Tuesday, November 24, 2009

Blurb and Be Blurbed: or, as ye blurb . . .

Blurb is not an attractive word. Visually it is at best whimsical, a bulging clown. Audibly it is the anti-onomatopoeia. A bl-ur-b is written in praise?
But it is.

From Wikipedia: "The concept of a 'brief statement praising a literary product' dates back to medieval literature of Egypt from the 14th century. The concept was known as taqriz in medieval Arabic literature." From medieval Arabic literature to God’s ears.

Movie blurbs are laughable—there are so many “best” movies of the year according to blurbs, Oscar ballots could be bound books rather than short lists.

As for fiction, I once heard an author—a good writer—at a reading—state he didn’t have time to read the books he blurbed. Maybe he was being flip?

It’s blurbs on back covers of poetry collections that interests me here, although I never gave them much thought until I had to ask poets to “blurb me.” I asked five and four agreed. (Their comments are at the end of this entry.) I wouldn’t have asked if I didn’t admire their work and when I read the comments, I found temporary residence in another world where Sarah Sarai is a temple goddess of 3,000 loving arms and one heart, where chocolate is iridescent, where seersucker is the fabric of royalty.

The Future Is Happy is a first book. The fact that four poets were willing to link their names with mine made my present happy.

I don’t know that blurbs are necessarily useful or even necessary in helping me select books I like. Even if admired and beloved John Ashbery or Rita Dove recommend a book I’m not necessarily going to buy or like it. Taste is individual.

An acquaintance commented, on a social networking site, “Attention poetry publishers: when sending promo for a new book, don't even bother sending blurbs. Blurbs are bullshit and everyone knows it. Send sample poems and some kind of description. Really. A movie trailer shows scenes from a movie, right? Common sense. And poetry books are way more expensive than movie tix.”

My reaction was immediate and kneejerk, not to the sentiment (such as it is) but to the sweeping generalization. “Blurbs are bullshit and everyone knows it.” Are they? They reveal writing quality of the blurber at the very least, but also can convey a sense of WHY someone liked the book. Even briefer, they give a sense of the book.

This same poet added, “I just think it's a stupid custom, largely unquestioned although everyone I know mocks them.” EVERYONE?

Anyway. I'm not a total idiot. Every field is fixed at times by which I mean, some poets write praise they don't mean. I have read stupid blurbs of generic praise. I have doubted some poets ever internalized Camp Fire Girl, Girl Scout or Boy Scout codes of honesty.

You know. I was going to write my reaction to the blurbs on my book but realized I would be blurbing the blurbs which might invite another blogger to blurb the blurbs of my blurbs. Search on the BlazeVOX [books] catalog for a blurb written by one Sarah Sarai (for Charles Freeland’s Eros & (Fill in the Blank).

And, ta-dah, here are mine:

Sarah Sarai’s poems are charged with the terrible presence of the now and the dangerous fact of words. This is poetry as it should be. Scary, strange, generous, intensely in a physical world while illuminating an unimaginable spiritual world. This is writing that sings. The song it sings is the song of our hearts.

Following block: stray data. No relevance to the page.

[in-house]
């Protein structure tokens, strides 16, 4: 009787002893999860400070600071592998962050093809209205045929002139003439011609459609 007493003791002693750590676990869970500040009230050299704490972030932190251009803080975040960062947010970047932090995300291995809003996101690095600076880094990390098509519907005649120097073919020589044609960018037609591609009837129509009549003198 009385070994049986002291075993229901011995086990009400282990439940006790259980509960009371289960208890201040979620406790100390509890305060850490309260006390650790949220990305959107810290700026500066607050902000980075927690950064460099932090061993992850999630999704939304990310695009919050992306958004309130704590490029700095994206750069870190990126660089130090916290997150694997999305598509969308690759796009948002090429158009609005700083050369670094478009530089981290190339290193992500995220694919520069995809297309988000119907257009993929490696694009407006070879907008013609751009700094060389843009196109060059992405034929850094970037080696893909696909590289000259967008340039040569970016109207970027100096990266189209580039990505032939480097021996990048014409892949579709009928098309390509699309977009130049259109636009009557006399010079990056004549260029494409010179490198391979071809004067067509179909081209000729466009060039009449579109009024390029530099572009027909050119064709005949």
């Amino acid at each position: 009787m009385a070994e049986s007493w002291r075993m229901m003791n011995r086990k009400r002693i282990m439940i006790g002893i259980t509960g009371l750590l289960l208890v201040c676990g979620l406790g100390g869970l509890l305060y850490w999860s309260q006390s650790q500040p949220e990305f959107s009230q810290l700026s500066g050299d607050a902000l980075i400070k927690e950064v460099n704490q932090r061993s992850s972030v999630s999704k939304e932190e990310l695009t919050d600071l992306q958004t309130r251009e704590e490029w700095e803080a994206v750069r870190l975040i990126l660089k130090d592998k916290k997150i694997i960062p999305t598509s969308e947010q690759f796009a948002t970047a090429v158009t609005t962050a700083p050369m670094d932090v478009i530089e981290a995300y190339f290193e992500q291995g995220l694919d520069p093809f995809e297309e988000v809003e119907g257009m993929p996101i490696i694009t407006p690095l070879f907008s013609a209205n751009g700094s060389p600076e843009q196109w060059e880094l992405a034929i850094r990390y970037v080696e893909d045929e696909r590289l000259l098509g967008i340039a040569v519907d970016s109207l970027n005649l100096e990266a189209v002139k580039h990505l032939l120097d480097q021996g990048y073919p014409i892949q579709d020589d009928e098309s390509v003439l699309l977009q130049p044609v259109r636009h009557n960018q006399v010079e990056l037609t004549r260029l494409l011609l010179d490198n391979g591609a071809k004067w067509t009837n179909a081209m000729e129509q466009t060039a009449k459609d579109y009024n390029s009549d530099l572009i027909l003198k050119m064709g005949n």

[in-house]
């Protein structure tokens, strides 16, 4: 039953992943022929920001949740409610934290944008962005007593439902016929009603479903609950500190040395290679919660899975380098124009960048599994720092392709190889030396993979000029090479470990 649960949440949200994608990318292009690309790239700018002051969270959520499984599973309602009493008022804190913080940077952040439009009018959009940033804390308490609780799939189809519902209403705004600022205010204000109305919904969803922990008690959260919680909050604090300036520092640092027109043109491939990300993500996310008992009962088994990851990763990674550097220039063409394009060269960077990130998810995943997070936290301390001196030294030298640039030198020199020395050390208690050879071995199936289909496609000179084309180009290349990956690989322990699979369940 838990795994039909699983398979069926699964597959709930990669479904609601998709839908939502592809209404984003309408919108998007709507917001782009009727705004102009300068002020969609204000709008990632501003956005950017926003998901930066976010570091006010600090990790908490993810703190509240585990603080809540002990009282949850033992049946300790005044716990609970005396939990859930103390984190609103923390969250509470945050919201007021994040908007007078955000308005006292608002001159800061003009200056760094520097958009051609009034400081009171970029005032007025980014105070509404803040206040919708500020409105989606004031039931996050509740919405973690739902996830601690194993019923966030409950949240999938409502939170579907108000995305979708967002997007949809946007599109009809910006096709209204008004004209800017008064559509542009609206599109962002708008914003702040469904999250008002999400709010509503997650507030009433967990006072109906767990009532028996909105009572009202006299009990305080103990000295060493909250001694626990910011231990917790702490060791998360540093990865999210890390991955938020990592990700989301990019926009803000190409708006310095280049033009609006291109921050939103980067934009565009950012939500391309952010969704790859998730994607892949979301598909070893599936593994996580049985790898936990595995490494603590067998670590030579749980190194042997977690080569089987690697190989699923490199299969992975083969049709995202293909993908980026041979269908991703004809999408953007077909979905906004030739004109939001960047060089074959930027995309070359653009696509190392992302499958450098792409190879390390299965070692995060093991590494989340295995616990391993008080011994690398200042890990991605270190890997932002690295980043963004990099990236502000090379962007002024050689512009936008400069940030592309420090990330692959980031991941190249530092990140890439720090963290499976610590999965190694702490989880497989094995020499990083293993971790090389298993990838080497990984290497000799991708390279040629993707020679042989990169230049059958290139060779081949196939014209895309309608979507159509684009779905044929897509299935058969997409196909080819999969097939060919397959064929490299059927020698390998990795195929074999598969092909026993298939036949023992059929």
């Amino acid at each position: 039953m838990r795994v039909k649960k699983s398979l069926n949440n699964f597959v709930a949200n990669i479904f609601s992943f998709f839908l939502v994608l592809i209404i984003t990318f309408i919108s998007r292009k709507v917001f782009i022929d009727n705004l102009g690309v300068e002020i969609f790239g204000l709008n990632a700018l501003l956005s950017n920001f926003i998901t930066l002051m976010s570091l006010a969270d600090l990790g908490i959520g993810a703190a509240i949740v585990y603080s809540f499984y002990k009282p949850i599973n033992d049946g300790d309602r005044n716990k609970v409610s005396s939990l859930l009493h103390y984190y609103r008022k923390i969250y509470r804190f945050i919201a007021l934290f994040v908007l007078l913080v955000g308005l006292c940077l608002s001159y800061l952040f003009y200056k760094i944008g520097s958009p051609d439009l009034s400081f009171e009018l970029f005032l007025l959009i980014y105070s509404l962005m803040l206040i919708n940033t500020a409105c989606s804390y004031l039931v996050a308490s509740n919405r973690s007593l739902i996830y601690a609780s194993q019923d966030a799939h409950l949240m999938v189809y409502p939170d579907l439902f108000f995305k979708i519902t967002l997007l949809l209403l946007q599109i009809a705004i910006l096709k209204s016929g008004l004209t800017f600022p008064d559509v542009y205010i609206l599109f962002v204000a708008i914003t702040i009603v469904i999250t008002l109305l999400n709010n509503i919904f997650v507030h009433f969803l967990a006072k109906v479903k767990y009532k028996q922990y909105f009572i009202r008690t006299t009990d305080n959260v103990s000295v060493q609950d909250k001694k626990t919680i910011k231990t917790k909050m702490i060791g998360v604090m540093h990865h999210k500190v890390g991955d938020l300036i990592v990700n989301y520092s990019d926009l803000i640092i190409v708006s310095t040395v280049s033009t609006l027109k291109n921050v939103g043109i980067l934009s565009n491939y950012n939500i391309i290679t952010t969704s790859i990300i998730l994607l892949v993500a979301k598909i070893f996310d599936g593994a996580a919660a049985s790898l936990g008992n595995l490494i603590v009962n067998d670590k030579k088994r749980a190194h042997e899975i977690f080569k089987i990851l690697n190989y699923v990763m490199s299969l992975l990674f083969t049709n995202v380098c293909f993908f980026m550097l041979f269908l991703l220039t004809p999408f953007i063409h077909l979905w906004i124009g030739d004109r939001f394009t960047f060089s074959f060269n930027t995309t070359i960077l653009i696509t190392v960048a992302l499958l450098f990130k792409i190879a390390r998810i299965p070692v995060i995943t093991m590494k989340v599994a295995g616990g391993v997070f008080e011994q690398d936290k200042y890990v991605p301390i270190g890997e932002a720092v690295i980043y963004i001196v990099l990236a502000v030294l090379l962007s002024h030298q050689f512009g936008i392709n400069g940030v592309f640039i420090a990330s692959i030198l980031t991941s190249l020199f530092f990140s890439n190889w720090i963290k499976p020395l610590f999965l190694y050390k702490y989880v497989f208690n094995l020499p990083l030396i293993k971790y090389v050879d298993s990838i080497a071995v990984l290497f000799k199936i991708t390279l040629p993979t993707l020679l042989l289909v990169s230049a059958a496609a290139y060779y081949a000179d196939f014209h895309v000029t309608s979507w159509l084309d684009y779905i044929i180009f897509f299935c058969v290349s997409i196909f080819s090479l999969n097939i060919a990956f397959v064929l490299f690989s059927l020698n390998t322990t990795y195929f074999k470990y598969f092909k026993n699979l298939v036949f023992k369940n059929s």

—Jack Wiler (Fun Being Me, I Have No Clue)
With both wit and tenderness, Sarah Sarai rigorously navigates the dialectics of knowledge and not knowing, thinking and being, the fantastic and the quotidian, the spiritual and the earthy, in language that is by turns crisp and lush. These are heady, whip-smart, funny and moving poems in which time becomes fluid and vertical—high-rise pageant of art, ephemera, filigree and memory through which our physical and temporal bodies spark and fall much too quickly.
—Lee Ann Roripaugh (On the Cusp of a Dangerous Year; Year of the Snake; Beyond Heart Mountain)
How often we hear it: "No ideas but in things." But Sarai throws pie in the face of such doctrine, and a tasty pie it is. Here, abstractions such as connection, morality and "sloppy forgiveness" form the crust of her work. But the filling, juicy with the polymorphous perversity of a living breathing world, teems with a compote of voices, textures, colors. Socrates, James Brown, Anna Karenina are tossed together with bebop, chili peppers and "100 billion neurons nipping maybe 268 mph." So much to chew on! The poet serves it all with an uncommon heart and broad-ranging intellect. The result is writing which is naked, urgent, frisky and sublime.
—Nina Corwin (Conversations with Friendly Demons and Tainted Saints; Inhabiting the Body: A Collection of Poetry and Art by Women-editor; Fifth Wednesday Journal-poetry editor)
Sarah Sarai’s poetry is hot-wired and hip-swivel all the way up the spine! Emily Dickinson is Jewish and Moses breaks tablets for stellar sex. She’s retained the best of modernism (especially that syncopated variable foot Charlie Parker bop in the word-love) and moved onto new red earth for her own vision. Eat this book! It’s terrific.
—Doug Anderson (The Moon Reflected Fire; Blues for Unemployed Secret Police; Keep Your Head Down-a memoir)

Buy The Future Is Happy from Amazon or Small Press Distribution.

Links to reviews are HERE!


See also: Polonius on Acid (re: art of the blurb)


  1. These blurbs make me want to read your book! I appreciate blurbs, I look at who wrote them, read them, then turn into the book to see what strikes me. It's a trio why I buy books, sometimes a quartet if I know the author. No blanket statements on blurbs!!

  2. Thanks much!
    And yeah, no blanket statements. Maybe a blurb is beside the point for Ashbery (although I'd write one for him) but it's something of a help for the rest of us. And there's also that suggestion to write your own. Many ways to go about it!